Hawaii improves tobacco efforts
Hawaii's efforts to reduce youth access to tobacco products lifted the state's C grade in that area to a B in the American Lung Association's annual State of Tobacco Control report.
The state retained its 2006 A grades for Tobacco Control Program funding and smoke-free air and a B in the cigarette tax category.
Hawaii is one of only six states that funds tobacco control programs at levels recommended by the U.S. Centers for Disease Control and Prevention.
Its total expenditures of $11,406,063 last year to bat- tle tobacco surpassed the CDC recommendation of $10,780,000 for the state, according to the national report.
The report card gave F's to 32 states, the District of Columbia and Puerto Rico for tobacco prevention and control funding.
Youth access data shows about 12.6 percent of Hawaii's youth population smokes, which exceeds a state goal to reduce smoking to 16 percent in that age group by 2010, the ALA of Hawaii said in a news release.
The national organization recommended a higher cigarette tax in Hawaii, but the state raised the tax Sept. 30 to $1.80 from $1.60 per pack and further increases are scheduled in the next four years.
ALA of Hawaii President Karen Lee said the lung association helped to pass an amendment in last year's Legislature to raise the cigarette tax in 20-cent increments through 2011 and distribute the tax revenue to programs to stop smoking.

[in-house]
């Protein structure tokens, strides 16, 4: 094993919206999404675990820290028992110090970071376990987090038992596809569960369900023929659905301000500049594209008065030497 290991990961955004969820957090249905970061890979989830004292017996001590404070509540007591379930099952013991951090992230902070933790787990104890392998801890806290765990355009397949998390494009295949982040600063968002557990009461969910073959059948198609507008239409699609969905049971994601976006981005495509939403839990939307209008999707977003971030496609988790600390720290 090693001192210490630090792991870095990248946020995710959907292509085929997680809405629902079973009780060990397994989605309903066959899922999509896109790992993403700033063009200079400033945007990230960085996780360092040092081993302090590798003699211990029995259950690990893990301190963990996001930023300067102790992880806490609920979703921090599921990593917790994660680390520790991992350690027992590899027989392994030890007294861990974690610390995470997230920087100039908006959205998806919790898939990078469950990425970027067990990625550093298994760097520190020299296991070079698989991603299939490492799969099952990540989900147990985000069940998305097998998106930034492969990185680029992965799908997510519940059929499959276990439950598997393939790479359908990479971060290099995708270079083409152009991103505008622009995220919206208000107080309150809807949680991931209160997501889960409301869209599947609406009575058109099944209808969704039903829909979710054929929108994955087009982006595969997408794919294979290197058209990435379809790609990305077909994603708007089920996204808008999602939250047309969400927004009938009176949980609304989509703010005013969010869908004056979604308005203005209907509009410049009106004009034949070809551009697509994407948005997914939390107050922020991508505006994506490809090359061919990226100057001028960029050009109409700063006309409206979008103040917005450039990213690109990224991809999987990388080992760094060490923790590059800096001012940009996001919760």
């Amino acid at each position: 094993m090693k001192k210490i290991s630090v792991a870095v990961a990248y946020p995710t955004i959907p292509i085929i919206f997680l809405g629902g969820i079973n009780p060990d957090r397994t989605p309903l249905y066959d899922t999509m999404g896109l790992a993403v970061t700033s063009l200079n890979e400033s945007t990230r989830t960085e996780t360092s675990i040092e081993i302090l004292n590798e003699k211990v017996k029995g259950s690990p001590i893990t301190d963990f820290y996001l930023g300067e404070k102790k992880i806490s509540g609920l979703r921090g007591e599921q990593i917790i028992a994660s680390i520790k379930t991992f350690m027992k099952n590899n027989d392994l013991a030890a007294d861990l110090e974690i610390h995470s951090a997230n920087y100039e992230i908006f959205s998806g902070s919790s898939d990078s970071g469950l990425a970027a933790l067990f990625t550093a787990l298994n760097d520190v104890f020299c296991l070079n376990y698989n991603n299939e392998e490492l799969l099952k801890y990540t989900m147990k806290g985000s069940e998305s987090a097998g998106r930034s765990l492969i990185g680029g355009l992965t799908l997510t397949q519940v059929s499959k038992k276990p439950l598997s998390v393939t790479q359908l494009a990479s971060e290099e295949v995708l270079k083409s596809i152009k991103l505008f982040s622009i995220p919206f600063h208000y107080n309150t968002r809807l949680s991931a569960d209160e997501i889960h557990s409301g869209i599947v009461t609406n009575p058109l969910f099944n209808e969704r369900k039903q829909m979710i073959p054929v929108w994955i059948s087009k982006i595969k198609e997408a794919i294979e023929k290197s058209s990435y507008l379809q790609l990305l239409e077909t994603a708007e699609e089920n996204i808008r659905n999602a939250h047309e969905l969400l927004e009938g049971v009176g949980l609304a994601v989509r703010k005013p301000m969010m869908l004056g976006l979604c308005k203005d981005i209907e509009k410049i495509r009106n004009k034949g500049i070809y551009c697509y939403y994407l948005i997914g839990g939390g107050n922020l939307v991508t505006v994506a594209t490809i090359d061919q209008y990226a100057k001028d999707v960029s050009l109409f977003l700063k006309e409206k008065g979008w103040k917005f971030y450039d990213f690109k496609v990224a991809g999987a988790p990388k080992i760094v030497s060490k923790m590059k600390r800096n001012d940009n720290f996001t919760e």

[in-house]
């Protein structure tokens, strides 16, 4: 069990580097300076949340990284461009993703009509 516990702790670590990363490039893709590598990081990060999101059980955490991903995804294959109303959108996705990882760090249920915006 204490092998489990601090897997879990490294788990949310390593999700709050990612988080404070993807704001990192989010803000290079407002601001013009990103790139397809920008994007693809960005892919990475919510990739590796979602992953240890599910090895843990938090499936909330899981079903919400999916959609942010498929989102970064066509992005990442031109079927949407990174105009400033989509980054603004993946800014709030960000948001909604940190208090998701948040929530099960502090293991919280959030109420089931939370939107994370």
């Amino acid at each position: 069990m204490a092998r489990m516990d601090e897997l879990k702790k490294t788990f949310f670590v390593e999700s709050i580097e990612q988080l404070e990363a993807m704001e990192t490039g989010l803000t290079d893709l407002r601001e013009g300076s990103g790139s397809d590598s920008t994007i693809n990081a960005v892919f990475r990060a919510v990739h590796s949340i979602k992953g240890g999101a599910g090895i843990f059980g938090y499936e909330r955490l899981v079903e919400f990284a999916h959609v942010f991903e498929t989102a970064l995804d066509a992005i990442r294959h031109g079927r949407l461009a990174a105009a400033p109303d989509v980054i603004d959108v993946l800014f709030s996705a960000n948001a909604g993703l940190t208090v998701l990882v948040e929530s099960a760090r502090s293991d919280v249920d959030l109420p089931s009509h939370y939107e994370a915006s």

The annual report card gave the federal government only D's and F's for measures to control tobacco.
Fewer than half of the states have laws to prevent secondhand smoke, and cigarette taxes are below the national average in 28 states and the District of Columbia, the report said.
"Now is the time for leaders at the federal, state and local levels to summon the political will to do what's right and finally shut the door on this country's tobacco epidemic," Bernadette Toomey, ALA president and chief executive officer, said in a statement about the report.
Preventable tobacco-related diseases kill more than 438,000 Americans annually, she pointed out.
Jean Evans, executive director of ALA Hawaii, said the 2006 law passed by the Legislature to prohibit smoking in indoor public places and neighboring areas "is a major advance in health quality and is worth protecting."
More than two dozen Hawaii entertainers are volunteering their time for an "ALAH Breathe Concert -- Clean Air for Everyone," at 7 p.m. Saturday at the Hawaii Theatre.
The fundraising event is aimed at supporting Hawaii's laws to protect people from secondhand smoke.